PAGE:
Centuries of ongoing research dating back to the early 1800’s has made it possible for modern day scientists to unveil the vital role vitamin D plays in maintaining adequate health and preventing disease. Vitamin D remained an unknown character until the 1920’s, when scientist McCollum produced a publication noting the effectiveness of cod liver oil against Rickets. McCollum singled out a new nutrient and following the designation of vitamins in alphabetic order, he defined the essential nutrient “Vitamin D”.
What is Vitamin D:
Technically, vitamin D is not a vitamin, but a hormone that the liver and kidneys use to work in concert with other nutrients and hormones the body needs to function. The vitamin D hormone is the receptor that aids in the absorption of calcium which in turn regulates the mineralization of teeth, bones and gives support to the immune system.
When the body needs calcium, the parathyroid gland sends the parathyroid hormone to the kidneys to trigger production of the vitamin D hormone. The vitamin D hormone, in turn, prompts the intestines to transfer calcium from food to the blood. If calcium is not properly absorbed through the intestine, both the vitamin D hormone and the parathyroid hormone extricate the stored calcium from the bones. Without vitamin D, only about 10-15 percent of dietary calcium and about 60 percent of phosphorus is absorbed by the body.
Recent research has revealed promising discoveries suggesting vitamin D plays a larger role than maintaining the body’s calcium levels. Vitamin D has been linked to increased immune responses against infections both bacterial and viral. The use of increased levels of vitamin D (4000 IU) has proved beneficial in the treatments of tuberculosis, lung infections, periodontal disease, influenza, psoriasis, MS, Autism, diabetes and even some forms of cancer.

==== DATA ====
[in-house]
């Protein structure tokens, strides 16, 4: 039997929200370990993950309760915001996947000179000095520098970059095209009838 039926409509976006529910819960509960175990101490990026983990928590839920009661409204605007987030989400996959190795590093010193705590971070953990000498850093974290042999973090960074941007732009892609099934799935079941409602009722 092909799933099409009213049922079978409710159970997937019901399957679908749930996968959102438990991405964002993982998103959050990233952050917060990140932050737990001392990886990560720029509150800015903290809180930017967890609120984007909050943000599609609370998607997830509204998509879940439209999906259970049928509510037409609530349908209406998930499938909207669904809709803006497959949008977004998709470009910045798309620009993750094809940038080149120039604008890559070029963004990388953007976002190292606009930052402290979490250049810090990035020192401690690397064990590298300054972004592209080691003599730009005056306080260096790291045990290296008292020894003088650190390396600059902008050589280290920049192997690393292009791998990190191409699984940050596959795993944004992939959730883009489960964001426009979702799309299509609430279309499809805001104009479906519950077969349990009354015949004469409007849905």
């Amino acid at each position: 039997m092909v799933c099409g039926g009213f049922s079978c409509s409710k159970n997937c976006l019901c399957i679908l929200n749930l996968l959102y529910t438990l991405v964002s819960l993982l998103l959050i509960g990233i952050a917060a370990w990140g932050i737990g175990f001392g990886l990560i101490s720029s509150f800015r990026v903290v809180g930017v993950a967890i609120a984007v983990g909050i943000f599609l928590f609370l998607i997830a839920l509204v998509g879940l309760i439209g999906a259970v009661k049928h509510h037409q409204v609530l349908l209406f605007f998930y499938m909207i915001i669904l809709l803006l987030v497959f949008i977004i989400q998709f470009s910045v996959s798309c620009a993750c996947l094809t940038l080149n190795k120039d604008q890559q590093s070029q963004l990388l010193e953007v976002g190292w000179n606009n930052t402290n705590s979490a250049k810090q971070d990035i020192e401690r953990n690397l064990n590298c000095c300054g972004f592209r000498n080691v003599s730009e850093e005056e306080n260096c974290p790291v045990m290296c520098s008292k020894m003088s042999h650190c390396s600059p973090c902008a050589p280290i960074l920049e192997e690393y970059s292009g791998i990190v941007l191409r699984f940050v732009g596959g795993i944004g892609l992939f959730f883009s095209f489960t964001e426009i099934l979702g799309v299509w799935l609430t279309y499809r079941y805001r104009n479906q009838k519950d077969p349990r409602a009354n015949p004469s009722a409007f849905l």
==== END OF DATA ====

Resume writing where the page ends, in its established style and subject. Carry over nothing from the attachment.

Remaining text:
Where Does Our Body Get Vitamin D:
Not only is proper absorption of the vitamin essential in childhood, it is just as crucial in adulthood to stave off osteomalacia and osteoporosis in addition to protecting against both Parkinson’s and Alzheimer’s. Bones continue to harden until the age of 13 for girls and 17 for boys. After that bones will either maintain or loose their density.
We attain vitamin D from exposure to sunlight, diet and supplements. Vitamin D is naturally produced by the body when exposed to direct sunlight. However, with modern indoor lifestyles in addition to sun safety alerts to cover up and wear sunscreen while outdoors physicians feel we are not getting enough sunlight to produce the amount of vitamin D the body needs. Sensible sun exposure is required to satisfy the body’s vitamin D requirement.
Diet and exercise help contribute to strong bones. As children age, give them a diet laden with fresh fruits and vegetables and fat free dairy products. Vitamin D is also contained in fortified breakfast cereal and orange Juice and can be found in animal proteins such as fish, eggs and milk. Experts agree that children and adults needs 40 minutes of daily exercise to help to build strong bones and prevent problems later.
The American Academy of Pediatrics advises that all children, newborns to teens, get 400 IU every day. That is the equivalent of drinking four 8-ounce glasses of fortified milk, spending 20 minutes playing in the sun or taking a multi-vitamin. If your Pediatrician suspects a vitamin deficiency it is likely they will have you child tested and start him/her on liquid drops for babies and chewables or capsules for older children.
Bear in mind, moderation is the key. Research has come a long way but there is still so much more to discover. Therefore, be prudent when out in the sun, exercise and eat right.
Sources and Extra Reading:
Science Daily- Not Enough Vitamin D
ABC News: MS Research Highlights Role of Vitamin D